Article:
Pre-Colonial Security System in Akungba-Akoko, South-West Nigeria

Famoye Abiodun Daniels


There is no doubt that security has always remained one of the major pillars on which the development of any human society is built. In fact, it is doubtful if any society has prospered in the absence of security. This is because it is only under a secure atmosphere that all machinery of development can perform effectively and bring about the desired goals. Even in pre-colonial Yorubaland, the people recognized the significance of security to their well-being and as such, they had in place various mechanisms aimed at the maintenance and sustenance of their security. It is on this basis that this paper identifies and examines the main features of the internal security system of Akungba-Akoko prior to colonialism. It is observed and argued that a major reason why the system was effective was the fact that it was built around the existing socio-political structure of the society, which closely involved the people and made them see themselves as major stakeholders. The study is pursued through the historical methodologies of narration and critical analysis of data, while the concept of African socialism is used as the framework for analysis. The paper, therefore, concludes that there are lessons in the pre-colonial security arrangements that contemporary Nigerian society can learn from and which may go a long way to address some of its existing security challenges.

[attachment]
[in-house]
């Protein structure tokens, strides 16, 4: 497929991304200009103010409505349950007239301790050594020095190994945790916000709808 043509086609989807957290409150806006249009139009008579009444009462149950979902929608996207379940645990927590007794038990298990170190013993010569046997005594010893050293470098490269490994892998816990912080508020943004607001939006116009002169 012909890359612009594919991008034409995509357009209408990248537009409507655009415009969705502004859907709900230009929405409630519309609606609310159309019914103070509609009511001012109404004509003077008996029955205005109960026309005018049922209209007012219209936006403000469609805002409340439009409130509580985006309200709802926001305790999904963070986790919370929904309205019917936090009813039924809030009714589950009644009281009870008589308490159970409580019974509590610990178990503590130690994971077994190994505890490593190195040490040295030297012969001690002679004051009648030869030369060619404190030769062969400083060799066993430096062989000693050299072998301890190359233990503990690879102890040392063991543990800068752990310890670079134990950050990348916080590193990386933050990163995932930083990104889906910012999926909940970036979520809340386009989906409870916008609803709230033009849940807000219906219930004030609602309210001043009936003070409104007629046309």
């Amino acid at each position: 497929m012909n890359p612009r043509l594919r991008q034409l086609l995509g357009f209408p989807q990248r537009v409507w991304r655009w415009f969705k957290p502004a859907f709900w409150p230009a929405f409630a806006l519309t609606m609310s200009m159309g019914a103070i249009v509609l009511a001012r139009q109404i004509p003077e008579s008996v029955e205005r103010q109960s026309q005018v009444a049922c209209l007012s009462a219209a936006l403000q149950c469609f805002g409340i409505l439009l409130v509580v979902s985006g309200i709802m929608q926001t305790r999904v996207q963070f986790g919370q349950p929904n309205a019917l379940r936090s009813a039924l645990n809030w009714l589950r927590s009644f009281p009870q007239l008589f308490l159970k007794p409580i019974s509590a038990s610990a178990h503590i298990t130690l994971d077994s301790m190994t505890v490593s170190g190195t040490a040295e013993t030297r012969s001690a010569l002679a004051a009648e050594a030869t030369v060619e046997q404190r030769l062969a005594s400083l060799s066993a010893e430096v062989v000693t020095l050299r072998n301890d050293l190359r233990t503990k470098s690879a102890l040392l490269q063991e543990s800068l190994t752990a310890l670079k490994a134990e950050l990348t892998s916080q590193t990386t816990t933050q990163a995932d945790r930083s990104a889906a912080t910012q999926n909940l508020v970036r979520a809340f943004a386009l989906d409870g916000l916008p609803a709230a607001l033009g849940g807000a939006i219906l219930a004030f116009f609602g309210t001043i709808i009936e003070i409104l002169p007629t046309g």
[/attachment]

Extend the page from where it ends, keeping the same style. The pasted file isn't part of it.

Nigeria, Yorubaland, Akungba-Akoko, Security, African Socialism and Development

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